commute

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commute

verb abate, abbreviate, abridge, allay, alter, ameliorate, bate, change, change penalties, curtail, cut, decrease a punishment, dilute, diminish, ease, exchange penalties, lessen, lighten, limit, make less extreme, make less harsh, make less intense, make less rigorrus, make less rough, make less severe, make lighter, make milder, meliorate, minimize, mitigate, modify sentence, reduce, reduce a punishment, reduce in asperity, relax severity, relieve, render less difficult, shorten, shrink, slacken, slash, soften, substitute, temper, tone down, trim, truncate
Associated concepts: commute a sentence
See also: alter, convert, replace, transform

commute

to reduce (a sentence) to one less severe.

TO COMMUTE. To substitute one punishment in the place of another. For example, if a man be sentenced to be hung, the executive may, in some states, commute his punishment to that of imprisonment.

References in periodicals archive ?
You can find out if you are covered for commuting by checking your insurance certificate and schedule.
The most popular destinations outside Wales for commuting are Cheshire West and Chester, with 21,600 commuters, followed by 7,900 to Bristol, 6,700 to Shropshire and 2,500 to Herefordshire.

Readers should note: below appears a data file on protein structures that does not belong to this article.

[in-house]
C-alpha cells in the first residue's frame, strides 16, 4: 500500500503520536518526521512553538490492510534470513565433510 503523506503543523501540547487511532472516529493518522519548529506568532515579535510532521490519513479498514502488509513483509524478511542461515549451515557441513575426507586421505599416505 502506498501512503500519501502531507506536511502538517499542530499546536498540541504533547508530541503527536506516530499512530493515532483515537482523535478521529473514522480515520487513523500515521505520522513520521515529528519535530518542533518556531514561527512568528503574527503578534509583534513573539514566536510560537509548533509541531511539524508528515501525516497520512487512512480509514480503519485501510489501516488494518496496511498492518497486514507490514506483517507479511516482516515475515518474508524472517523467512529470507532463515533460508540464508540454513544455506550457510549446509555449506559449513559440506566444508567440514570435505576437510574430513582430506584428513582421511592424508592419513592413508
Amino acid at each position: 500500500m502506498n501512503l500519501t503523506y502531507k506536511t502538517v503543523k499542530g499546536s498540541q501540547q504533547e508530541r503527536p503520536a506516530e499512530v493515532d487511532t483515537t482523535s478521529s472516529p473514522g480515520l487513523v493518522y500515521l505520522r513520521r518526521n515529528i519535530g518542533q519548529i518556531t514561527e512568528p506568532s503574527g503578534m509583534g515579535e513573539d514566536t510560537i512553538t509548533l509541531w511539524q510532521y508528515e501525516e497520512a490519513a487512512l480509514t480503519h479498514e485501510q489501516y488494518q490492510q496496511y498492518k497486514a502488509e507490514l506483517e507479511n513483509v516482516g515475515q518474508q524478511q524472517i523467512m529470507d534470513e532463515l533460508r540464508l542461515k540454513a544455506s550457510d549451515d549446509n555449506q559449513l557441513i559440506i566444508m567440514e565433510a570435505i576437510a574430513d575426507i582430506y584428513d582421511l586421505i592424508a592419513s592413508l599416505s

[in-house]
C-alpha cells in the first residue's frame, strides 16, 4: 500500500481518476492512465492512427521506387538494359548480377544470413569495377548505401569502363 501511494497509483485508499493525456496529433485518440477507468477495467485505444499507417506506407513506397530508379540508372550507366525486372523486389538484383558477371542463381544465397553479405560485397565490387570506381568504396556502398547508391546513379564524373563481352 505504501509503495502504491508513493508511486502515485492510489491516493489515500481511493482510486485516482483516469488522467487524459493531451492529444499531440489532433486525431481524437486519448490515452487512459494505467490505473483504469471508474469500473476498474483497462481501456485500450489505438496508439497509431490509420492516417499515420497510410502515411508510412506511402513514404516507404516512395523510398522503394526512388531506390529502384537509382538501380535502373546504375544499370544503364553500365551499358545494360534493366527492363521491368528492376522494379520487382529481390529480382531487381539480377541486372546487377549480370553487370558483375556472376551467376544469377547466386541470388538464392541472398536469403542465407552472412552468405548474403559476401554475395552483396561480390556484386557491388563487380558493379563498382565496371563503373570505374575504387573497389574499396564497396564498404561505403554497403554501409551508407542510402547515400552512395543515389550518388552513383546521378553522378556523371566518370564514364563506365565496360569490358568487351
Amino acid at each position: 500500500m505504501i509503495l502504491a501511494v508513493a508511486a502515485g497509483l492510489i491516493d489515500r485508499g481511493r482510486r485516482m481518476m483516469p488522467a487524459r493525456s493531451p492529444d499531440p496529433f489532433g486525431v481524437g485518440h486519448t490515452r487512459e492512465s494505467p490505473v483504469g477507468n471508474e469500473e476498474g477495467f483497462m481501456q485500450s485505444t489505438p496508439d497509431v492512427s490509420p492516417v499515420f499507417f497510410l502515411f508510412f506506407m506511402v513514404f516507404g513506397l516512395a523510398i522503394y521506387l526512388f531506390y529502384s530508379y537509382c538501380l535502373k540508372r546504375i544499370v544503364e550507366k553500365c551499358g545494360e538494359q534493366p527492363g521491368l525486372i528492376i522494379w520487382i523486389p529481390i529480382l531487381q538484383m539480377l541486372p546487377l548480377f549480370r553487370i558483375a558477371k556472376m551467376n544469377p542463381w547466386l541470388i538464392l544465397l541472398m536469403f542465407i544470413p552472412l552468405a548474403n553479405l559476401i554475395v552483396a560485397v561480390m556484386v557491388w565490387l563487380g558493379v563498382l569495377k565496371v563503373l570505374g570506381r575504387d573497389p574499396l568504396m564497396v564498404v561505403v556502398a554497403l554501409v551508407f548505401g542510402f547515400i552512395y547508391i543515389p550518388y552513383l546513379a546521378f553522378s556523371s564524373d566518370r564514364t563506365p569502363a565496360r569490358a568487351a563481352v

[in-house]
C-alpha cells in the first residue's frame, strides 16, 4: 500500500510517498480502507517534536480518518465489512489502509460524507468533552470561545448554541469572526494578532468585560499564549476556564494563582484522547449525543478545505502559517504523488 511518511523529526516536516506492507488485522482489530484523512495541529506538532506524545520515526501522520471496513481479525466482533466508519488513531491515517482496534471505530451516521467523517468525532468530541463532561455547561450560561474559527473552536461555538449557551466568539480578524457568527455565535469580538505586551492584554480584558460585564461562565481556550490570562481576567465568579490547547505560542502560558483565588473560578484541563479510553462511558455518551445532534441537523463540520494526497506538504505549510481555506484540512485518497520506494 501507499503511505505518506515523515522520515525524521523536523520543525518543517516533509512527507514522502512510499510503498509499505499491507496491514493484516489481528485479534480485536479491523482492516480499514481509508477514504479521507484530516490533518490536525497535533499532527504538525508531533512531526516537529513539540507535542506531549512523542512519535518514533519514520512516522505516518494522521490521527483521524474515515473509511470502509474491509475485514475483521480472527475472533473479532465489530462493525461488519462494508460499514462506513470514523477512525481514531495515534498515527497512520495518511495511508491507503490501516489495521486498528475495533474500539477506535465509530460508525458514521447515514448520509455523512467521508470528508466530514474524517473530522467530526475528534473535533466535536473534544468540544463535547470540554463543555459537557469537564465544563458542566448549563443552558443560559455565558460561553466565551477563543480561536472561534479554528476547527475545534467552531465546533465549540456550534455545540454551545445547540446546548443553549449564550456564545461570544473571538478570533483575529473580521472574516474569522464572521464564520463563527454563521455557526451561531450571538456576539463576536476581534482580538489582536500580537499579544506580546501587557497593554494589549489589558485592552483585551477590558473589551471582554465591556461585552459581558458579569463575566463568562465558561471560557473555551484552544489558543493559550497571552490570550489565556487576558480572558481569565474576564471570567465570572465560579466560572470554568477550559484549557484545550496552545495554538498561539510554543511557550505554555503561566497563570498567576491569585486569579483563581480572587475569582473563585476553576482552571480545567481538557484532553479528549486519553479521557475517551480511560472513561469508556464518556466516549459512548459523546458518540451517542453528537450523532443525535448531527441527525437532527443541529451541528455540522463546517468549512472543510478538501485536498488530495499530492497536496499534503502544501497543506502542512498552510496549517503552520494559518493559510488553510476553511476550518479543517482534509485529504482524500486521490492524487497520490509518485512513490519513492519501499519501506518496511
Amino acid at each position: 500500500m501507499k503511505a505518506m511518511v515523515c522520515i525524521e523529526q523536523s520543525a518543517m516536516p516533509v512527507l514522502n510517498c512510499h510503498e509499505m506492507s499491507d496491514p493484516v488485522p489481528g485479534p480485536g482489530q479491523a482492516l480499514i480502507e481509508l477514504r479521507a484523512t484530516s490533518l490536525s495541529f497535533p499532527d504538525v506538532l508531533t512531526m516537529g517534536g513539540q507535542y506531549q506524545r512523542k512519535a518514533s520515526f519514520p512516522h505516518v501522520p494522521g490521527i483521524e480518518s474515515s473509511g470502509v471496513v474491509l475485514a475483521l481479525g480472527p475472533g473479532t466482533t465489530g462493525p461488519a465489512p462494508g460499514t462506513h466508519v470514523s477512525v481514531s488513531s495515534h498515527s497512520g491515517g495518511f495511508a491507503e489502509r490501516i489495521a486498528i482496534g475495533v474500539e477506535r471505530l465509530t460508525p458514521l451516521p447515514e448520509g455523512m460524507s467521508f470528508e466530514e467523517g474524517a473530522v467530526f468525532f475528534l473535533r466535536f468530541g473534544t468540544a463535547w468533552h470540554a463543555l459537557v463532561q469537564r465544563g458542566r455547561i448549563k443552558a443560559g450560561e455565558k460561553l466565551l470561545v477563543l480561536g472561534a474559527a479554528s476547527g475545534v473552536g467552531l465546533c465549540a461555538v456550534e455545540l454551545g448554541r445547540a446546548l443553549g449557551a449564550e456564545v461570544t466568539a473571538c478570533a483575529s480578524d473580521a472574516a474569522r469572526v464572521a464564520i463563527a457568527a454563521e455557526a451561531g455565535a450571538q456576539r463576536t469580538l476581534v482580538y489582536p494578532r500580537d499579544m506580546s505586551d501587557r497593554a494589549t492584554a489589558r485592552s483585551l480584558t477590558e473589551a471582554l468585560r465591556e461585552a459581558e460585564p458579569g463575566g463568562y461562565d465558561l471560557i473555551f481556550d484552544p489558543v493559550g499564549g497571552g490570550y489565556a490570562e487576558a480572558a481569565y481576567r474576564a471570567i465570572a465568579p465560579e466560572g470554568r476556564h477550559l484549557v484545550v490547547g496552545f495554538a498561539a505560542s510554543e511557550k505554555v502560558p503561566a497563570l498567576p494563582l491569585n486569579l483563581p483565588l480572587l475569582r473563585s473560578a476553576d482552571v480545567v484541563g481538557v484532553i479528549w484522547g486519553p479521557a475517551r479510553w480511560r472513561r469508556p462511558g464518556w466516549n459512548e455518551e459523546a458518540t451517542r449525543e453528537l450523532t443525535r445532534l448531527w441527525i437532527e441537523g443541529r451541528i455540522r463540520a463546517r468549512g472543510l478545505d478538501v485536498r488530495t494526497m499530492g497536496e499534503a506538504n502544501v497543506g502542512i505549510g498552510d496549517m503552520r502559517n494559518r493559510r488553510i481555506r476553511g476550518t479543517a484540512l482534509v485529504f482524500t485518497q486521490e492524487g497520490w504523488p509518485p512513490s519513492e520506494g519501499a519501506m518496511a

In particular, we give several results about the non- commuting graph of the group such as chromatic number, clique number and independent number.
For commuting distances, they applied mapping and geographic software to the geocoded addresses to calculate the shortest driving distances between home and work.
For the people of Birmingham this equates to over five hours a week commuting - or the equivalent of most of one working day.
But recently his plane needed engine repairs, and Vivo was forced to return to his old commuting ways -- driving through rush hour on the Golden State Freeway, motoring along at 15 mph.
Two major demographic forces are affecting commuting patterns: the declining influence of the baby boom generation and the simultaneous advent of a large immigrant population joining the workforce.
Academics Professor Glenn Lyons and Dr Kiron Chatterjee questioned 2,955 workers and found that the average worker spends 139 hours a year commuting - with one in four considering it wasted time.
This article reexamines some fundamental tax policy concepts through the analysis of commuting expenses.
This is the future of choice, of personal and family autonomy instead of one marked by the unaffordable promise of publicly subsidized car and commuting costs for every wage-earner--with all the wide-ranging adverse implications of such a public policy, both foreign and domestic.
For many executives, commuting time is a serious concern.
Three focus groups were conducted with children who reported commuting by car, walking or biking.